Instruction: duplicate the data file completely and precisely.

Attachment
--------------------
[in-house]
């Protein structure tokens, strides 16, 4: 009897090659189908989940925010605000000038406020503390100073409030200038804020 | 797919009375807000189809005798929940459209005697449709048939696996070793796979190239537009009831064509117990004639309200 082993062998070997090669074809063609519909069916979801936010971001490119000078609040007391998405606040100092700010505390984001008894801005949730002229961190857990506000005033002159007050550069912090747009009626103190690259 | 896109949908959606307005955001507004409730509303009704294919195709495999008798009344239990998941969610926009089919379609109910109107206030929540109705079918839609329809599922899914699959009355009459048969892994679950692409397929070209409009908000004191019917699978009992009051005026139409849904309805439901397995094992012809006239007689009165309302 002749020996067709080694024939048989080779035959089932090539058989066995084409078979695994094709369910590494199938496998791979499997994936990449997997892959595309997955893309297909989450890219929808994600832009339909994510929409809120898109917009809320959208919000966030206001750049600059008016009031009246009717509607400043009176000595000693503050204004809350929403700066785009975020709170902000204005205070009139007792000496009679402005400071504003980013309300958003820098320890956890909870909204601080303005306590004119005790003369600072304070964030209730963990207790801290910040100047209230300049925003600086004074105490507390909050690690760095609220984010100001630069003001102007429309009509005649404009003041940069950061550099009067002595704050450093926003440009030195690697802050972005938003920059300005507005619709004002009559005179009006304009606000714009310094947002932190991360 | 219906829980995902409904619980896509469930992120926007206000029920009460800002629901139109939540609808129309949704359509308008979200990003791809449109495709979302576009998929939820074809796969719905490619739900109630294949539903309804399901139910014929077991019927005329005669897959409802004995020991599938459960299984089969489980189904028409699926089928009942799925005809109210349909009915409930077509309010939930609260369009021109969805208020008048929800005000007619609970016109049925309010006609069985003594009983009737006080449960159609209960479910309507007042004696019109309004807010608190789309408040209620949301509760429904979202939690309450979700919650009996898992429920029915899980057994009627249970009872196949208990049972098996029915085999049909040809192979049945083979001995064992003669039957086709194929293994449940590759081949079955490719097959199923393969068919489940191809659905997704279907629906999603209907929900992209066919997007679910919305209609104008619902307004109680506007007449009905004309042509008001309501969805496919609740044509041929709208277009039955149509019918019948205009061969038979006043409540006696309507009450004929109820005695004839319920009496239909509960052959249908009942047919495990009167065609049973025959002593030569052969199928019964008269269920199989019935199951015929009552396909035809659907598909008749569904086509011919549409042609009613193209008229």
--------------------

[in-house]
């Protein structure tokens, strides 16, 4: 009897090659189908989940925010605000000038406020503390100073409030200038804020 | 797919009375807000189809005798929940459209005697449709048939696996070793796979190239537009009831064509117990004639309200 082993062998070997090669074809063609519909069916979801936010971001490119000078609040007391998405606040100092700010505390984001008894801005949730002229961190857990506000005033002159007050550069912090747009009626103190690259 | 896109949908959606307005955001507004409730509303009704294919195709495999008798009344239990998941969610926009089919379609109910109107206030929540109705079918839609329809599922899914699959009355009459048969892994679950692409397929070209409009908000004191019917699978009992009051005026139409849904309805439901397995094992012809006239007689009165309302 002749020996067709080694024939048989080779035959089932090539058989066995084409078979695994094709369910590494199938496998791979499997994936990449997997892959595309997955893309297909989450890219929808994600832009339909994510929409809120898109917009809320959208919000966030206001750049600059008016009031009246009717509607400043009176000595000693503050204004809350929403700066785009975020709170902000204005205070009139007792000496009679402005400071504003980013309300958003820098320890956890909870909204601080303005306590004119005790003369600072304070964030209730963990207790801290910040100047209230300049925003600086004074105490507390909050690690760095609220984010100001630069003001102007429309009509005649404009003041940069950061550099009067002595704050450093926003440009030195690697802050972005938003920059300005507005619709004002009559005179009006304009606000714009310094947002932190991360 | 219906829980995902409904619980896509469930992120926007206000029920009460800002629901139109939540609808129309949704359509308008979200990003791809449109495709979302576009998929939820074809796969719905490619739900109630294949539903309804399901139910014929077991019927005329005669897959409802004995020991599938459960299984089969489980189904028409699926089928009942799925005809109210349909009915409930077509309010939930609260369009021109969805208020008048929800005000007619609970016109049925309010006609069985003594009983009737006080449960159609209960479910309507007042004696019109309004807010608190789309408040209620949301509760429904979202939690309450979700919650009996898992429920029915899980057994009627249970009872196949208990049972098996029915085999049909040809192979049945083979001995064992003669039957086709194929293994449940590759081949079955490719097959199923393969068919489940191809659905997704279907629906999603209907929900992209066919997007679910919305209609104008619902307004109680506007007449009905004309042509008001309501969805496919609740044509041929709208277009039955149509019918019948205009061969038979006043409540006696309507009450004929109820005695004839319920009496239909509960052959249908009942047919495990009167065609049973025959002593030569052969199928019964008269269920199989019935199951015929009552396909035809659907598909008749569904086509011919549409042609009613193209008229």